Google CEO Sundar Pichai said in a memo sent to employees on Thursday that the company will revise its sexual harassment policy after last week’s mass walkout by workers, who were protesting what they said was the tech giant’s mishandling of sexual misconduct allegations against executives.
“We recognize that we have not always gotten everything right in the past and we are sincerely sorry for that,” Pichai wrote in the memo, which was first obtained by The New York Times. “It’s clear we need to make some changes.” Read the full memo here from Foxnews.com's tech team.
In the letter, Pichai said Google would take the following steps: make arbitration available for individual sexual harassment and sexual assault claims; overhaul its report channels and provide live support; allow anyone reporting harassment to be accompanied by a support person; and offer “extra care and resources for Googlers during and after the process,” including counseling and career support.
“Going forward, we will provide more transparency on how we handle concerns,” he wrote. “We’ll give better support and care to the people who raise them. And we will double down on our commitment to be a representative, equitable, and respectful workplace.”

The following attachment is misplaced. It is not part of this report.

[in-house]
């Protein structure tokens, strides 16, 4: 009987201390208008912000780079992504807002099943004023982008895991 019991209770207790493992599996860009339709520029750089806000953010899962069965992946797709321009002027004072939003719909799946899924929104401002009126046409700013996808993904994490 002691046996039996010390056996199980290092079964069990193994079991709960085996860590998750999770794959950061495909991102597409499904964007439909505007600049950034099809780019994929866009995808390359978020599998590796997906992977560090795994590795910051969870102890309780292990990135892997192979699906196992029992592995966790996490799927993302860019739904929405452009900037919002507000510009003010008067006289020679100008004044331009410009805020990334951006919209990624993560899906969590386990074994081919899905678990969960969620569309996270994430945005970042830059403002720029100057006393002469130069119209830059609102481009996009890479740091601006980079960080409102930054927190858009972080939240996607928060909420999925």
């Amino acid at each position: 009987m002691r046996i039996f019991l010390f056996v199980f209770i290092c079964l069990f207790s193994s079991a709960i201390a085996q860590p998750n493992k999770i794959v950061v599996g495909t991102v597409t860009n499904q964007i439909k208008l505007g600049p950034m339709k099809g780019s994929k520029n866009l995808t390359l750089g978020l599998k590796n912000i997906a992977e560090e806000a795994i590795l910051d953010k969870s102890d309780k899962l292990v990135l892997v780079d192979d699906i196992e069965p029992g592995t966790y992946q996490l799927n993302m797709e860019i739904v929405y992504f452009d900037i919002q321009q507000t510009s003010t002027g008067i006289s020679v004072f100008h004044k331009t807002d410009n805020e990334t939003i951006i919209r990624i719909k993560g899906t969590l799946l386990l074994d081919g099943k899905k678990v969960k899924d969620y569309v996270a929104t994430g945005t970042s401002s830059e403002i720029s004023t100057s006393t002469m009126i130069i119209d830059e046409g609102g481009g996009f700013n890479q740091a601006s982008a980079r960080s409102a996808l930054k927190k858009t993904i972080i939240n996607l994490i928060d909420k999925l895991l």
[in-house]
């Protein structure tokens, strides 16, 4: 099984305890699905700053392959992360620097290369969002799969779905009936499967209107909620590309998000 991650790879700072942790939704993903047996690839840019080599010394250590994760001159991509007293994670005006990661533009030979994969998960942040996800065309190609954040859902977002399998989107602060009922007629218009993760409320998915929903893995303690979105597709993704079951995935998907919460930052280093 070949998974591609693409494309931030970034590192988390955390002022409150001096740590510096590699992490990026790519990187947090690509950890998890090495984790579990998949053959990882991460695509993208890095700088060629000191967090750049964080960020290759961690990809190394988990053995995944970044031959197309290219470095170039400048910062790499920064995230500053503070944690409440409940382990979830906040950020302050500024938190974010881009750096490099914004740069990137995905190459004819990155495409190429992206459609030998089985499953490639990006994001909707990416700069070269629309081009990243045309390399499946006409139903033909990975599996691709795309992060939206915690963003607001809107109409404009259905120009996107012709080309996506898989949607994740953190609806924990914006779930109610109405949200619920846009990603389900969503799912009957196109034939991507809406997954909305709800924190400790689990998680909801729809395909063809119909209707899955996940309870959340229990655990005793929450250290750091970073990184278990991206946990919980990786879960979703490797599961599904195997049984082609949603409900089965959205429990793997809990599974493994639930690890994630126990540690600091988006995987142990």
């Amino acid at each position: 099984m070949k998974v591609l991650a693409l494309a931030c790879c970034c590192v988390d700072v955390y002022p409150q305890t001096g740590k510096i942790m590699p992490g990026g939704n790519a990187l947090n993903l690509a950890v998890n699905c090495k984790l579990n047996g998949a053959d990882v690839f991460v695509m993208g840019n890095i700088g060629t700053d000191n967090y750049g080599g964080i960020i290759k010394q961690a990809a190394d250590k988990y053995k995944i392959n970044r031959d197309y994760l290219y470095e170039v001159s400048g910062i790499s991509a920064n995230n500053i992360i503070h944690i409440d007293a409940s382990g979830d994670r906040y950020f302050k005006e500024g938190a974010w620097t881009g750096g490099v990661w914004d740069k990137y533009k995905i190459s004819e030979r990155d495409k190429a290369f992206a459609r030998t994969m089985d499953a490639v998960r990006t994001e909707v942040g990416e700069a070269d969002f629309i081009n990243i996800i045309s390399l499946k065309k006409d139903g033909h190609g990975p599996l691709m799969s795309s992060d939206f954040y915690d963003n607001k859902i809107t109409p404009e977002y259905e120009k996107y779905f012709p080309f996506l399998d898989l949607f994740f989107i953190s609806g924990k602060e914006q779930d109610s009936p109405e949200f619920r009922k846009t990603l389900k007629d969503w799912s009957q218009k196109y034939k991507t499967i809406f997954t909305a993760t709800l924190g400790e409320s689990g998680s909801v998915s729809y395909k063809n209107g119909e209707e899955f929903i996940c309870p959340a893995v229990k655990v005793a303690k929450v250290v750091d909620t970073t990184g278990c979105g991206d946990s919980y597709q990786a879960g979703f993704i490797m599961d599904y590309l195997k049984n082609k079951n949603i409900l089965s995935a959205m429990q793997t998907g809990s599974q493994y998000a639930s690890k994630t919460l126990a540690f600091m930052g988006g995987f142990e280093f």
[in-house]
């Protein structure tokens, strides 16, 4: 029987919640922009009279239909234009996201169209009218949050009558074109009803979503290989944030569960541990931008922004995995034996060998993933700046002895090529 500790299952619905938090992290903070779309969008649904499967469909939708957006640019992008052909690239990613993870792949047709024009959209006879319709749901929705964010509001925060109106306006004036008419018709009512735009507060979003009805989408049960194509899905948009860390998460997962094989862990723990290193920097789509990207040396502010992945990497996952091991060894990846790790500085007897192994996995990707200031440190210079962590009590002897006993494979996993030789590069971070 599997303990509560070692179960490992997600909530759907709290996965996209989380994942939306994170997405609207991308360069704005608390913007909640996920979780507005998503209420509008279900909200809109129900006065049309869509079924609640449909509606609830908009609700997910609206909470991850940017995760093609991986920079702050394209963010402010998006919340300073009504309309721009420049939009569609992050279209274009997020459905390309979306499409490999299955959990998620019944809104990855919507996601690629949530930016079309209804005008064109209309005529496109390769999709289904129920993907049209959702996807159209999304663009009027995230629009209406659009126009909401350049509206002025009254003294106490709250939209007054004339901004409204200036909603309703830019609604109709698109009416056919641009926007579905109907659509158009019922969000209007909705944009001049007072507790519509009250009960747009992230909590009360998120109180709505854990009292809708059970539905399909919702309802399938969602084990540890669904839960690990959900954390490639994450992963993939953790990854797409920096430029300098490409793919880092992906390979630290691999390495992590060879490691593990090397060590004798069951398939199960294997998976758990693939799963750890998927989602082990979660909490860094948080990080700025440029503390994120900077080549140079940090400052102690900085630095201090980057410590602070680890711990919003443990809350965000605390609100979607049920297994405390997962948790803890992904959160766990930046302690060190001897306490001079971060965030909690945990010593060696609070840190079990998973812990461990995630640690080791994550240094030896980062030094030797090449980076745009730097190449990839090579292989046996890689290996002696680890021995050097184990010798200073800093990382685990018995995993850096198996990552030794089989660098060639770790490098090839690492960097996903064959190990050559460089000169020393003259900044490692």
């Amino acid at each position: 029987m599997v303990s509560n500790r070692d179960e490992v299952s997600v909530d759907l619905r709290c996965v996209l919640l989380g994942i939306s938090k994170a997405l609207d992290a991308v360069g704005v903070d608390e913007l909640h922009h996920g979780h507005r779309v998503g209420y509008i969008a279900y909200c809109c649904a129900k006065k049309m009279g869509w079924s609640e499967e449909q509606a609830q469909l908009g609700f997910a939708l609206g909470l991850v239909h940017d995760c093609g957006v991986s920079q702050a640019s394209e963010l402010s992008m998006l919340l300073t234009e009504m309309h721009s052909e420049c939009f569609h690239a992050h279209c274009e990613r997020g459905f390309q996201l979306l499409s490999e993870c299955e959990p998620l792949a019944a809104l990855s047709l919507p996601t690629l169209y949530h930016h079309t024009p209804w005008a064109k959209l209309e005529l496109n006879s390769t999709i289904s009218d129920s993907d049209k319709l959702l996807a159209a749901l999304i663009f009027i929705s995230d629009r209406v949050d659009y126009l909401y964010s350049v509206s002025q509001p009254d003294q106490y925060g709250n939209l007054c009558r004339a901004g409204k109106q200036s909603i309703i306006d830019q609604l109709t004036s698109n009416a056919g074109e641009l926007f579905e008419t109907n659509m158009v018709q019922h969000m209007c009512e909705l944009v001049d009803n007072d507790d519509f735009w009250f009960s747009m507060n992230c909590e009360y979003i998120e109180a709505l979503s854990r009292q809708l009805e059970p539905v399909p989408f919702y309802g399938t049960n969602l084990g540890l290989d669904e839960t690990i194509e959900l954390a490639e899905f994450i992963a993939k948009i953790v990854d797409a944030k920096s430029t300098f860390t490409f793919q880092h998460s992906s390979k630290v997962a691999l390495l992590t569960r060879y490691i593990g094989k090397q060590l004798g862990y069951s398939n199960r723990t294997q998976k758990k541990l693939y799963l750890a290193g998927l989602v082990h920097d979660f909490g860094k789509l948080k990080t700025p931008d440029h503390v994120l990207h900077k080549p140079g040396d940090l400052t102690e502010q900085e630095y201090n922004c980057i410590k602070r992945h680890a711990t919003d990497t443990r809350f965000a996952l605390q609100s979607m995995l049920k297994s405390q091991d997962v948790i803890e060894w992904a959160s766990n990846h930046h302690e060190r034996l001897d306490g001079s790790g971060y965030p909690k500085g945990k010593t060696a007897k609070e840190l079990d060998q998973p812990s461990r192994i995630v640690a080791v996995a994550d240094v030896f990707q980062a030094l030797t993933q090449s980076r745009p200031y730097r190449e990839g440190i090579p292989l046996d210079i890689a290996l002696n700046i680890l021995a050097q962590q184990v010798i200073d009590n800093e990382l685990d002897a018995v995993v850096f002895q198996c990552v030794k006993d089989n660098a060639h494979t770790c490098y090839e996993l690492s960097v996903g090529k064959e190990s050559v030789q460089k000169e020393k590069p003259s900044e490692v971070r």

The protest began last week after The New York Times reported on allegations of sexual misconduct about Andy Rubin, the creator of Google’s Android software, who allegedly received a $90 million severance package in 2014 after Google concluded the assault claims were credible. Rubin has denied the allegations.
In an unsigned letter, Google protesters demanded an end to forced arbitration in harassment and discrimination cases, which required employees to forfeit their right to sue and typically included a confidentiality agreement.
“While Google has championed the language of diversity and inclusion, substantive actions to address systemic racism, increase equity, and stop sexual harassment have been few and far between,” the employee statement reads. “ENOUGH. Reassuring PR won’t cut it: we need transparency, accountability, and structural change.”
Pichai -- who gave employees free reign to walk out of work -- had previously revealed in an internal memo that the company has fired 48 employees over the last two years for harassment, including 13 “senior managers and above,” none of whom received an exit package.